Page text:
Sunday, October 6, 2019

Dynamically Manage Technology Risk

How do you effectively deliver on the promise to your stakeholders to create a secure and compliant environment for the data you have in your possession? Highly regulated industries have always struggled with this question. The purpose of compliance is to secure data assets related to applicable regulations and standards for a data set. This suggests – and is written into every compliance regulation, standard, and security best practice – the implementation of a risk management process.

Herein lies the secret. Implementation of a risk management framework alone is a failure. Governance is mastery of the maturity necessary to deliver trusted levels of assurance. Delivered with confidence. Cold hard facts. Where is the quantifiable data? Where are the artifacts? How are they trending?

The number of intersecting information vectors makes it nearly impossible to deliver security and compliance with any real confidence – trusted levels of assurance. This is true for any industry, and particularly true for highly regulated industries that must face the growing diversity of regulations, standards, and security best practices across internal, external, and geopolitical pressures. This is complicated further by the duplicity of compliance requirements without a single governing and centralized source of information defining the intent or expected implementation across all technologies. This is the elephant in the room. This is the situation. The complexity lies in the ever-growing legal jargon of requirements and the exponential growth in new market-disrupting capabilities driven by new technologies and new platforms. The underlying question is whether what you’re doing now is meeting the bare necessity, the status quo, or do you have an opportunity to change the game.

Providers and Consumers
Managing sensitive data is a significant challenge as the number of factors providing inputs into the operational processes and the number of recipients consuming the outputs of the operational processes continue to increase. This is true of all information that is stored, processed, and transmitted across your infrastructure. The additional challenge in this regard is from vendors provided sensitive access to your systems and the growing rights of consumers over their own information. This affects business relationships, consumer relationships, and puts a square demand on the organization to demonstrate to both that they can protect their data.

Cost of Compliance
The cost of compliance continues to escalate for obvious – and not so obvious reasons. The obvious reason is that we must deal with an increasing number of regulations and standards that affect our business, particularly in highly regulated industries and geopolitically affected organizations. However, there is more.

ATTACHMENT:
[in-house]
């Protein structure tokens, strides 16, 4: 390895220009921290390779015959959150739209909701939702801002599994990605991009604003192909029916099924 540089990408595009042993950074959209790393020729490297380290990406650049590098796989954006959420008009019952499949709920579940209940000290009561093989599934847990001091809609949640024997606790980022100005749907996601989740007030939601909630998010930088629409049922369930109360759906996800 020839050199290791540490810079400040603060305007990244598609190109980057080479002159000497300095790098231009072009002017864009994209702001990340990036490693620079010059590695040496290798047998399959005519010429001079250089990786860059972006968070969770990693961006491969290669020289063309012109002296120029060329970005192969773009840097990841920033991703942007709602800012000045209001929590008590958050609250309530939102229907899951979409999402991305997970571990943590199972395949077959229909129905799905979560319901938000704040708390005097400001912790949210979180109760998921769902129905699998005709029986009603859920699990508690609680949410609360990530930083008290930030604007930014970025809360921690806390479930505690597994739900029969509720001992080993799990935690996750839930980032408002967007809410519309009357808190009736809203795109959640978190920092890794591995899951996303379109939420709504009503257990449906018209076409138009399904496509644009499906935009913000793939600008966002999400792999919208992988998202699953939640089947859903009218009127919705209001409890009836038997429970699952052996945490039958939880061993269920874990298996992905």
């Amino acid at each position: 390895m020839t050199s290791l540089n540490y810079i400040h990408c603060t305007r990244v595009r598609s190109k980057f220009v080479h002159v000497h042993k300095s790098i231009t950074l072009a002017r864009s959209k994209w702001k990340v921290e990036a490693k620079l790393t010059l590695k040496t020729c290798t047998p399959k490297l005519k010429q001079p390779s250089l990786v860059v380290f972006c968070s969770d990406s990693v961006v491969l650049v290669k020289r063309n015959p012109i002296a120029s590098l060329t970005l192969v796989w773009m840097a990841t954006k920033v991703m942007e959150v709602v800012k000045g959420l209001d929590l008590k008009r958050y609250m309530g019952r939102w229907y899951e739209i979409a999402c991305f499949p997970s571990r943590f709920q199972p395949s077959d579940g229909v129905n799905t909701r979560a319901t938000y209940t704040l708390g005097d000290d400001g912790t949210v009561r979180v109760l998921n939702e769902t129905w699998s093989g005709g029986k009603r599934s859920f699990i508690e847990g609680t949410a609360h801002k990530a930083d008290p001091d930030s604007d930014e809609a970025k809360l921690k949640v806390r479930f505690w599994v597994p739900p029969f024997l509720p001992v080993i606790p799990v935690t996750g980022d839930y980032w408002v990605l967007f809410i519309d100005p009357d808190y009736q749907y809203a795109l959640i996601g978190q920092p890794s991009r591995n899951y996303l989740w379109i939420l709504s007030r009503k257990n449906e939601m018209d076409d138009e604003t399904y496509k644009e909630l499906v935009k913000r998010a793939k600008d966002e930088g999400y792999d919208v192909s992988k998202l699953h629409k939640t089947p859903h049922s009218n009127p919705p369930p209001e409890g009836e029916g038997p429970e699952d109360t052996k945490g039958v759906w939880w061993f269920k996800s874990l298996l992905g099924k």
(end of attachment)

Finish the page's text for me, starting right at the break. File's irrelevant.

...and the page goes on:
There is a disconnect between the steps necessary to build a secure (compliant) system (and architecture) and the steps necessary to sustain compliant systems. The first one involves building a system securely at a point state in time. The second one involves understanding that state changes over time and governing factors such as patch management, configuration management, architecture reviews, policy reviews, and several other factors affect the ongoing security and compliance of that same system.

In simple terms, this is a governance problem. This leads to dangerous situations in which you have a perceived risk (what you think you know) that is less than your real risk (what you don’t know) because you don’t have the complete story or it’s not properly understood and calculated in context. Much could be written about both, but these are self-explanatory. You either view and calculate risk in context – addressing out-of-bounds conditions – or you suffer the consequences.

Tools are bought to address this problem. However, tools are unfortunately often poorly utilized, and poorly understood. The financial services sector has been noted by several studies as having the most tools of any industry vertical. This means that financial services have more panes of glass, and possibly more information and input to identify issues and problems. The reality is that unless you have a system for prioritizing the impact in both a general and very specific sense, you will never be able to address the issues that eventually lead to an infrastructure breach.

Related to this is the reactive phenomenon of external audits. It’s quite interesting, like tax season, everyone seems caught off guard during an external audit. Why is an external audit a surprise? Why is it so often a forcing function? The situation would change completely given a system that is designed to manage and store for future retrieval the essential artifacts requested during an audit. This takes the burden off system operators from running around checking their systems and shifts their focus to driving the day-to-day activities they are hired and trained to perform.

Cost of Security